Amazon side hustle: Man buys Tesla with money he made with Alexa’s help

An Amazon Echo smart speaker.

When Nick Schwab isn’t at his day job, working as a software engineer at Ford, he’s building voice apps for Amazon’s Alexa voice assistant. It’s a part-time gig that’s proved quite lucrative.

In 2016, Schwab was the first third-party developer to create an ambient noise app for Alexa to help people sleep, relax or meditate.

Now, the 29-year-old rides around in a Tesla Model 3 and has made a down payment on a house in Michigan, thanks to the extra income earned from Amazon’s rewards program for top developers and money he’s made from his Alexa features.

Schwab is one of the hundreds of thousands of registered developers creating custom voice apps, which Amazon calls skills, for Alexa on smart speakers like the Echo. Amazon opened the platform up to developers in June 2015, but didn’t offer the ability for third parties to monetize skills until May 2018. (Developers decide the list price for their Alexa skills and receive 70% of earnings).

Skills are like voice-based apps for Alexa, allowing you to use your voice to play music, ask questions or get the weather forecast. Initially, Schwab wanted to use his Echo smart speaker to drown out the barking of his neighbor’s noisy dog. He eventually expanded his tool with new sounds.

About 300,000 people use his free ambient noise skills every day, and nearly 10,000 pay for a subscription version, which ranges between 99 cents and $1.99 a month. It offers four-hour long sound mixes, such as a blend of rain with ocean sounds. He’s also created skills for getting stock prices and finding daily deals online.

“Being able to buy my home and car, those are dreams come true,” Schwab told CNN Business. “I’m an early adopter, but I don’t think it’s too late for other developers to get involved, too.”

Although Amazon makes some Alexa skills itself, its shifted the majority of skill-making to third parties — a move similar to how Apple and Google opened up their iOS and Android operating systems to developers.

“It’s all about inviting other people to create on your platform, so you don’t have to personally spend time doing that yourself,” said Jack Vernon, an AI and machine learning analyst at ABI Research. “Other people come in with a different perspective, and they perhaps are better positioned to see monetization opportunities.”

Steve Rabuchin, VP of Amazon Alexa, told CNN Business the company “factored in” developers from the start.

“We knew we needed to support developers and device makers early on to build these experiences for customers,” he said in an email. “So much innovation stems from our developer community, they’re dreaming up and building skills, stories, and experiences we hadn’t even thought of.”

But Amazon isn’t only courting developers. In February, the company announced anyone can use Alexa Skill Blueprints to create and publish a skill to the Alexa Skills Store without any coding experience required. (Blueprintshave been available since April 2018).

For example, Alexa users can fill out Amazon Blueprints online or on the Alexa app to schedule and track custom chores at home, make a personal checklist, create a workout routine, or make a checklist for a babysitter.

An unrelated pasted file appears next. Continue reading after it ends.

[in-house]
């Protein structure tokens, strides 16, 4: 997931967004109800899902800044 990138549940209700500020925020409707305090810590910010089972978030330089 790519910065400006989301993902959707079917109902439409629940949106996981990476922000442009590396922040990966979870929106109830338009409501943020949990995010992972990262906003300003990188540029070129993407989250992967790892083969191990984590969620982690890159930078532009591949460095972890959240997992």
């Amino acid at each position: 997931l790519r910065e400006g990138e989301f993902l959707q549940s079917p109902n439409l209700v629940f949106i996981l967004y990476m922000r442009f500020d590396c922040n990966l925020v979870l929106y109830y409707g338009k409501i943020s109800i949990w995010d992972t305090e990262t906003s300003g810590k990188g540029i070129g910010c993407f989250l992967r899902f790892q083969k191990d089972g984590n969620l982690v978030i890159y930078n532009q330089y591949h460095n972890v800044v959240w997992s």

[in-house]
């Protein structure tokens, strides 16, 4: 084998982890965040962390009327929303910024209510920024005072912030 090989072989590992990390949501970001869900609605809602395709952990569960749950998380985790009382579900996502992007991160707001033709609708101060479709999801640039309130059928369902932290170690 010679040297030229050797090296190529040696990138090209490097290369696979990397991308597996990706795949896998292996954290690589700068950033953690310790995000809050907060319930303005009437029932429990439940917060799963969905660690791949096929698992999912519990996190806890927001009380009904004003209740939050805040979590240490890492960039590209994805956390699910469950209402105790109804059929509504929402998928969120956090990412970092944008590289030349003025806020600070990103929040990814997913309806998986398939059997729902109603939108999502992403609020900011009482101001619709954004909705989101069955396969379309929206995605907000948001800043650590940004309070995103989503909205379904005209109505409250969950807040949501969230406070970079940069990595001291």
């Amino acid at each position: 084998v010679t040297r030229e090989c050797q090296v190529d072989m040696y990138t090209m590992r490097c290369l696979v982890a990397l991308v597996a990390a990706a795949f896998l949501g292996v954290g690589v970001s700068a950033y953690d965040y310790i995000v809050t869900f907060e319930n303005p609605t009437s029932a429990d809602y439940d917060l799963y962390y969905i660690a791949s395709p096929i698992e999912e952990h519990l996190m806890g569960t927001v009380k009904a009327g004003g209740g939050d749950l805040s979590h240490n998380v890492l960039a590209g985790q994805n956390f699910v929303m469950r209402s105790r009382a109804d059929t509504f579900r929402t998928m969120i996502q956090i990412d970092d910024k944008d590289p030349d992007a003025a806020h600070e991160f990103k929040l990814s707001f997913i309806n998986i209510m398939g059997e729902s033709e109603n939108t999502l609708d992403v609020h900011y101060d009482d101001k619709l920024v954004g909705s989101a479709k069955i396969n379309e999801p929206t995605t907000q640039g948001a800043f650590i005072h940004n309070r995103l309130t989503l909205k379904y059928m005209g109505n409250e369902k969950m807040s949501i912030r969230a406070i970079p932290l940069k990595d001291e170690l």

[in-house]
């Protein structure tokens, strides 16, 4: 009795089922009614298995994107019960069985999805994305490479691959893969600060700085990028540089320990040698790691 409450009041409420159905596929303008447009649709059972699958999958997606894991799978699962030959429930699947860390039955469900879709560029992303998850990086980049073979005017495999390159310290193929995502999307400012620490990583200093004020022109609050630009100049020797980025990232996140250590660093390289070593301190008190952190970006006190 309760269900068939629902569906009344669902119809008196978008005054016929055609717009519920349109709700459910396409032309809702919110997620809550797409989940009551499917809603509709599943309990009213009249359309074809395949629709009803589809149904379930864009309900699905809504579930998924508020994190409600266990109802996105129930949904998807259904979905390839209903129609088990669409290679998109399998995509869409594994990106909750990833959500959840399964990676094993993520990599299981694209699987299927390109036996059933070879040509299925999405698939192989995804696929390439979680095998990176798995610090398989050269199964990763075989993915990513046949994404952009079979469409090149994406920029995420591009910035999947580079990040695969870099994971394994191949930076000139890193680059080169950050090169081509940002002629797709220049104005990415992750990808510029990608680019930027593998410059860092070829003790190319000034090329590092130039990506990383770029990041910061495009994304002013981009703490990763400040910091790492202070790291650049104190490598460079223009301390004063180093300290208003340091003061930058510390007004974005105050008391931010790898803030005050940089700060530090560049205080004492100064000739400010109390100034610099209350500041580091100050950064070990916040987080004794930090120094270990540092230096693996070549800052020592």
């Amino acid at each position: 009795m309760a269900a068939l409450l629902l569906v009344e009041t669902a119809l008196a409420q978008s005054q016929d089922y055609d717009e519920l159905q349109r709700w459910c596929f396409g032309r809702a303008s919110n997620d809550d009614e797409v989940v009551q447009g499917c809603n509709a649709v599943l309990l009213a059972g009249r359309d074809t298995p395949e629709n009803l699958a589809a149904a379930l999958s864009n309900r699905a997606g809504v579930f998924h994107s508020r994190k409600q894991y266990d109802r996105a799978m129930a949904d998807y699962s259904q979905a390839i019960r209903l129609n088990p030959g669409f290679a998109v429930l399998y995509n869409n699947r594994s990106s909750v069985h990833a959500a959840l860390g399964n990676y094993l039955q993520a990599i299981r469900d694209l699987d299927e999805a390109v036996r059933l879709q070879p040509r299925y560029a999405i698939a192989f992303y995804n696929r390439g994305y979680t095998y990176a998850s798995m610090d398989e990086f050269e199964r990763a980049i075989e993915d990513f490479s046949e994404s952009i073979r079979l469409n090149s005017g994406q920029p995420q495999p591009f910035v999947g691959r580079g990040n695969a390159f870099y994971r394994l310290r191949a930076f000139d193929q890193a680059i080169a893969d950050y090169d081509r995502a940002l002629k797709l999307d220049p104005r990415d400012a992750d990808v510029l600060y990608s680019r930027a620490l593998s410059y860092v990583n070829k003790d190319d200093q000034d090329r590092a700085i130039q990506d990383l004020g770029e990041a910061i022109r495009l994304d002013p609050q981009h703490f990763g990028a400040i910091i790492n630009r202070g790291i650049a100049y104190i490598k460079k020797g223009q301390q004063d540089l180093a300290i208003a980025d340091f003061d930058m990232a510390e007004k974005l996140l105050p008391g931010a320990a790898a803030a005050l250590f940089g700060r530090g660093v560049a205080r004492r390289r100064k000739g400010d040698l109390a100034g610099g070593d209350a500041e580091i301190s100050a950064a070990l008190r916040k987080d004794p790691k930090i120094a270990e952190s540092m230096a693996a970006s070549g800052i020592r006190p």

“Amazon is encouraging people to use Alexa in more meaningful ways, so that the technology is more incorporated into their lives,” Vernon said. “Blueprints is a good way to do it.”

Amazon’s Rabuchin said the company believes the future of AI is in personalization.

“We created Alexa Skill Blueprints to reduce barriers and bring voice development to the masses, and with every new skill created using Blueprints … Alexa is getting smarter, and more relevant and useful for customers.”

A few influencers are experimenting with the platform, too. Koya Webb, a yoga and wellness coach with nearly 1 million followers on Instagram, recently created a skill featuring daily affirmations. Another wellness influencer, Madeleine Shaw, has a guided meditation skill. Both skills are free.

Webb sees it as an effective way to reach a new audience. She’s exploring monetizing it in the future.

“A lot of people have Alexa,” she told CNN Business. “I consider it mindful technology. [My skill] can take the guesswork out of looking up daily affirmations or quotes. We all know we need to practice positive thinking.”

Celebrities are also dabbling in the space. Star chef Gordon Ramsay has a skill in which users can tell him what dish they made and he’ll spit out a critique for fun.

While there are over 90,000 skills available on Alexa, from news briefings to quiz games and shopping, discovering what’s available on the platform can be a challenge — and many users stick to the basics. This is particularly true for smart speakers without screens.

Amazon has tried to help by having Alexa recommend similar skills or giving recommendations in the accompanying app. Schwab, the developer, said he helps people find his skills by making sure he has relevant keywords in place on the back end so users searching for sleep or relaxation can better find his skill.

But Alexa skills are still very much in the early stages, and developers are in a good spot to cash in.

“Being an Alexa developer has definitely changed my life,” Schwab said. “If you’d asked me two years ago if I’d be at this point today, I probably would have laughed.”

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